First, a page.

Last week, a true titan of the cinema world left us. Ray Harryhausen, the man behind the iconic stop-motion beasts of 1950s, 60s and 70s cinema, sadly passed away at the age of 92.
Harryhausen’s accomplishments were many fold – but his greatest was the establishment of special effects as a storytelling device. In the films he worked on, stop-motion wasn’t merely a background tool – it was placed up close and absolutely needed to work so audiences believed in what they were seeing.
Harryhausen ensured that special effects were taken seriously, and invested an astonishing level of care and detail in his craft. The process of stop-motion – whereby an inanimate object is moved frame by frame, creating the illusion of movement when the footage is played back – required extraordinary amounts of time to get right. It sometimes took years to simply convey the act of walking or running forward.
The mere utterance of the name Harryhausen will conjure up any number of weird and wonderful creations in the minds of film viewers. For me, it’s the classic showdown with Medusa in 1981’s Clash of the Titans (the last feature he worked on). The film is, to be honest, fairly ropey and more than a bit crap -but it all comes together in the spine-chilling scene where Harry Hamlin’s Perseus has to slay the monstrous Gorgon, lest she set eyes on him and turn him to stone.
Those of a certain generation can picture the scene. Hamlin is hidden behind a pillar, sword-drawn, terrified as the hideous Medusa skulks ever closer, rattling her snakes tail at periodic intervals, the menace accentuated by the torchlight and Laurence Rosenthal’s eerie, slithering score.
But the reason why the scene works is because Medusa herself feels palpably real thanks to Harryhausen’s extraordinary skill. The stop-motion may seem jerky and crude in comparison to today’s more sophisticated effects -but the very fact that there’s a rawness and edginess to Medusa’s movements somehow lends unnerving physicality to what is little more than a plasticine model. She has been crafted and painstakingly animated frame by frame by hand and consequently feels believable.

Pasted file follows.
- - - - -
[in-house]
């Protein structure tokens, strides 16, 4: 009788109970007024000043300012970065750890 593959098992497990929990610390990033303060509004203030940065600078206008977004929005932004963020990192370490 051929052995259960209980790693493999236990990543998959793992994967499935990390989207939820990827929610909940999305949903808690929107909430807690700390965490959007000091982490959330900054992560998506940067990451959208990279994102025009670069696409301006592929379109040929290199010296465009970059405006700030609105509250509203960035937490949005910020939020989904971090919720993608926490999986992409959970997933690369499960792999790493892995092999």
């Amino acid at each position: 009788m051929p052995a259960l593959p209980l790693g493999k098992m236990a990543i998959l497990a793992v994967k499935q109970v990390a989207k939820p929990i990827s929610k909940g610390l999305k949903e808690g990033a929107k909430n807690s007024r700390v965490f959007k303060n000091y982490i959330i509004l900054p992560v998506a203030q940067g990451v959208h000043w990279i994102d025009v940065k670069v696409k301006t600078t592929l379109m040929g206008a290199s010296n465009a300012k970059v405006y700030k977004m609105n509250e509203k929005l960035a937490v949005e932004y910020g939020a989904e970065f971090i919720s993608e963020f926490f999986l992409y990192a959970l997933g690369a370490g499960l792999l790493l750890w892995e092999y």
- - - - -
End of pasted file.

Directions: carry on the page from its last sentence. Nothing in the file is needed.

Compare it to the Medusa scene from the utterly diabolical 2010 remake and the results are plain to see. The modern-day version may be slicker, noisier and pacier -but it, and the new CGI incarnation of the Gorgon, are utterly soulless. The film is indebted to Harryhausen’s work but is completely bereft of his craft. Not that it’s the fault of the effects animators -they did a perfectly professional job in the service of a shoddy narrative that fails to find a proper context for the effects (a incurring problem with many of today’s blockbusters).
But let’s back up a bit here and talk a bit of the man himself. Born in Los Angeles in 1920, the young Harryhausen was inspired by a viewing of seminal 1933 monster movie King Kong. Having served in Frank Capra’s film unit in World War II, Harryhausen returned to America where his mentor, famed animator Willis O’Brien, hired him as supervisor on 1949 RKO film Mighty Joe Young. O’Brien was originally hired as principal animator but most of the work in fact fell to Harryhausen himself. The film ultimately won an Oscar for its Visual Effects.
Harryhausen’s path into Hollywood was secured. For the next several decades, his classic creations both enlivened and terrified generations of filmgoers in such classics as The 7th Voyage of Sinbad, Mysterious Island, Jason and the Argonauts, and One Million Years B.C. Ask someone on the street to name their favourite Harryhausen moment and the answer is likely to be the famous skeleton attack sequence from Argonauts -a masterpiece of extraordinarily complex animation that again carries the robust yet magically off-kilter physicality that only stop-motion can bring.
Any form of special effect is ultimately smoke and mirrors, getting us to believe in something that isn’t really happening. But Harryhausen helped the industry to take effects seriously, highlighting stop-motion as an art-form that could bring remarkable mythic creatures to the big-screen. Last year’s animated stop-motion trio of The Pirates, Paranorman and Frankenweenie also of course owes a massive debt to his legacy.
His efforts meant that whole new worlds could opened up, paving the way for today’s blockbusters that routinely show us flying suits, warring superheroes and fighting robots. And yet, Harryhausen always acted in service of the story. His models were meant to enhance the narrative, not overtake it.
Compare that to the metallic, clanging shitstorm of the godawful Transformers movies – in which we’re not invested in what’s happening -and it’s clear that his storytelling abilities went hand in hand with his technical ones. Yet one only need look at a recent movie like Life of Pi to see that special effects can drive a narrative, rather than define it. And that guiding principle is all down to Ray Harryhausen.
As a potent reminder of Harryhausen’s remarkable work, here’s the classic Talos scene from Jason and the Argonauts.